The Dutch Data Protection Authority
For relatively minor infringements: the fines are go up to 20.250 euro.
For deliberate and repeated violations, the fines go up to 810.000 euro.
In certain circumstances fines on legal entities of up to 10% of annual turnover for several privacy violations, including in relation to data breaches; for telecommunication companies, the maximum fine for violating the data breach notification requirement is 450.000 euro.
Read more here.
Cheaptickets.nl encountered a data breach in 2011 in which personal data of over 715,000 clients were leaked
|Romania||Only for some data processors||Yes. Law no 506/2004 on ePrivacy||Romanian Data Protection Authority ANSPDCP||10 k data lost on 31.03.2014|
|Spain||No (research in progress)||Spanish data protection agency AGPD|
Fines 60.000 € – 600.000 €
None specific to data breaches.
|Switzerland||Not applicable||Not applicable||Not applicable||Not applicable||Not applicable|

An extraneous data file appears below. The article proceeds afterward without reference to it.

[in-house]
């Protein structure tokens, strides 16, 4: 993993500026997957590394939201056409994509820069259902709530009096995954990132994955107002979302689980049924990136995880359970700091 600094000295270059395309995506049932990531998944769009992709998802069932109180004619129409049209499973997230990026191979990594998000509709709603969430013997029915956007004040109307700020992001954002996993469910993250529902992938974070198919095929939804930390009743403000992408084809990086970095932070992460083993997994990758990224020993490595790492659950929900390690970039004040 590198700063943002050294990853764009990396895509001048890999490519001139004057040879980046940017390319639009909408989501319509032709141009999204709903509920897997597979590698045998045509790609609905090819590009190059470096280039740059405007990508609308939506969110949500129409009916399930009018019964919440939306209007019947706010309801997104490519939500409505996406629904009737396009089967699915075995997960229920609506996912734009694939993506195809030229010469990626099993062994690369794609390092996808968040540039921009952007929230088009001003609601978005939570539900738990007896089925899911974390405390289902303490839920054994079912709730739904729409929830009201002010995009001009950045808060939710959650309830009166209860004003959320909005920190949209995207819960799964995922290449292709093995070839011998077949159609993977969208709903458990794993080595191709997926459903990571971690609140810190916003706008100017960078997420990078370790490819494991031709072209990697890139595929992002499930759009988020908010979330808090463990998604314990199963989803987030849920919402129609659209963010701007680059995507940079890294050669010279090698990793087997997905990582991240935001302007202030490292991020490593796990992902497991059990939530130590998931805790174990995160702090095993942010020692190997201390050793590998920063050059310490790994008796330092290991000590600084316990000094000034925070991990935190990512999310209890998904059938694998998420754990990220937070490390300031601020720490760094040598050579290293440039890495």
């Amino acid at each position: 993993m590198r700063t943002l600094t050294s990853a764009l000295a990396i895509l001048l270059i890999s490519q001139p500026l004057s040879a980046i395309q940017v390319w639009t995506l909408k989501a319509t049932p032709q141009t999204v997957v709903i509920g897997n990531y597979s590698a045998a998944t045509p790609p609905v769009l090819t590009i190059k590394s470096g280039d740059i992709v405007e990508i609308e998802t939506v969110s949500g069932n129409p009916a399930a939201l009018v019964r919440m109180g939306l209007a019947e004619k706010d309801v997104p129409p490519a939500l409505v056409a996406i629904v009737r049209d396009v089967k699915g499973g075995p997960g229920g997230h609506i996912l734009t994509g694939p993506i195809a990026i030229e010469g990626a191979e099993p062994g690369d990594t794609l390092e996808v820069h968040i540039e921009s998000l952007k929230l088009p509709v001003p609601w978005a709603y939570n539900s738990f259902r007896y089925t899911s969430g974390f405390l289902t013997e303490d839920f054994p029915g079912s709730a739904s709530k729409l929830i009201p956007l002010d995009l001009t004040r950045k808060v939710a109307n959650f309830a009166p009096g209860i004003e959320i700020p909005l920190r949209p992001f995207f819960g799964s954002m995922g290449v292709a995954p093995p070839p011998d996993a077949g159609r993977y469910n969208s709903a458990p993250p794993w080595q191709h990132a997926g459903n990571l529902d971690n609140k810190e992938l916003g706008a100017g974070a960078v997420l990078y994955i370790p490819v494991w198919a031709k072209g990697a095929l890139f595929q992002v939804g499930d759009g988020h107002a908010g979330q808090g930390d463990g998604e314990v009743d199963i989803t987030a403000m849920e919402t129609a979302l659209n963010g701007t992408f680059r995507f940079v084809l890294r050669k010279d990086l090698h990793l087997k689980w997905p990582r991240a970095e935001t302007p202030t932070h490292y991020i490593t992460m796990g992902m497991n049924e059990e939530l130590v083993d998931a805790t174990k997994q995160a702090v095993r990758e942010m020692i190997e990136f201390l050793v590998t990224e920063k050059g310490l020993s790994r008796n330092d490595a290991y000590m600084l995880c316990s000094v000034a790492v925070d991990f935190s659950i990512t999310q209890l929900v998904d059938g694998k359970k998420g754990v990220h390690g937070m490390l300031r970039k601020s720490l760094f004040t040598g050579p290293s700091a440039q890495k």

UK is also reacting to the EU Network Information Security Directive which requires regulatory notification of data loss incidents.
|Yes. Data Protection Act 1988 (DPA) and Personal and Electronic Communication Regulations (PECR)||Information Commissioners Office||Fines up to £500k|
On 5 October 2016, the ICO issued a Monetary Penalty Notice, imposing a £400,000 fine on TalkTalk Telecom Group PLC ("TalkTalk") in respect of a data breach that affected over 156,000 customers who had their personal data stolen, including over 15,000 customers whose bank account details were also taken.
Ten significant cases listed here.
Last updated 18 May 2017.